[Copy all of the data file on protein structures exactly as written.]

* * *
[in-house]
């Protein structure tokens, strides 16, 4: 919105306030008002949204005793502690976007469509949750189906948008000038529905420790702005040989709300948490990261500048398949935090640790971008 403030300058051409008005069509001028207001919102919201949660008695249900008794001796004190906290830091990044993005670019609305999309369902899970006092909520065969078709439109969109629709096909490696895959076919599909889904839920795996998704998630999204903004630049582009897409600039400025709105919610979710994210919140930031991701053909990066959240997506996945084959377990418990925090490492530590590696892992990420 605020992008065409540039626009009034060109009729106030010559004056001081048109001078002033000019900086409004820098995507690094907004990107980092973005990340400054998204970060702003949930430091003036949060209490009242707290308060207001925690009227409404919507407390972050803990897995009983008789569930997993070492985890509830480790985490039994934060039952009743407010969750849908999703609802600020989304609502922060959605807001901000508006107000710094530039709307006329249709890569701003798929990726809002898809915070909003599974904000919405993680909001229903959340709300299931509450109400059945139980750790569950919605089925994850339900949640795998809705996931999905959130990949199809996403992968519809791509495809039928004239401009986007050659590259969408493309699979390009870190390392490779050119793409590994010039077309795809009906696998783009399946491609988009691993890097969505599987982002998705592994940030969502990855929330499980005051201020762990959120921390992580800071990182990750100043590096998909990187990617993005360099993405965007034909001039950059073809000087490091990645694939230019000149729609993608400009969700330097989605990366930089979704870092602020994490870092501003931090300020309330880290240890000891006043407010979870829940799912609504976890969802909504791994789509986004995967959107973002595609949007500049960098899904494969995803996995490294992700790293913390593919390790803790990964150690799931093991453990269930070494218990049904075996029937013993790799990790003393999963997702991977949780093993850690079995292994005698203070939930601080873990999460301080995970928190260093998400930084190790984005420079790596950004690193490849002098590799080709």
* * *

[in-house]
């Protein structure tokens, strides 16, 4: 919105306030008002949204005793502690976007469509949750189906948008000038529905420790702005040989709300948490990261500048398949935090640790971008 403030300058051409008005069509001028207001919102919201949660008695249900008794001796004190906290830091990044993005670019609305999309369902899970006092909520065969078709439109969109629709096909490696895959076919599909889904839920795996998704998630999204903004630049582009897409600039400025709105919610979710994210919140930031991701053909990066959240997506996945084959377990418990925090490492530590590696892992990420 605020992008065409540039626009009034060109009729106030010559004056001081048109001078002033000019900086409004820098995507690094907004990107980092973005990340400054998204970060702003949930430091003036949060209490009242707290308060207001925690009227409404919507407390972050803990897995009983008789569930997993070492985890509830480790985490039994934060039952009743407010969750849908999703609802600020989304609502922060959605807001901000508006107000710094530039709307006329249709890569701003798929990726809002898809915070909003599974904000919405993680909001229903959340709300299931509450109400059945139980750790569950919605089925994850339900949640795998809705996931999905959130990949199809996403992968519809791509495809039928004239401009986007050659590259969408493309699979390009870190390392490779050119793409590994010039077309795809009906696998783009399946491609988009691993890097969505599987982002998705592994940030969502990855929330499980005051201020762990959120921390992580800071990182990750100043590096998909990187990617993005360099993405965007034909001039950059073809000087490091990645694939230019000149729609993608400009969700330097989605990366930089979704870092602020994490870092501003931090300020309330880290240890000891006043407010979870829940799912609504976890969802909504791994789509986004995967959107973002595609949007500049960098899904494969995803996995490294992700790293913390593919390790803790990964150690799931093991453990269930070494218990049904075996029937013993790799990790003393999963997702991977949780093993850690079995292994005698203070939930601080873990999460301080995970928190260093998400930084190790984005420079790596950004690193490849002098590799080709």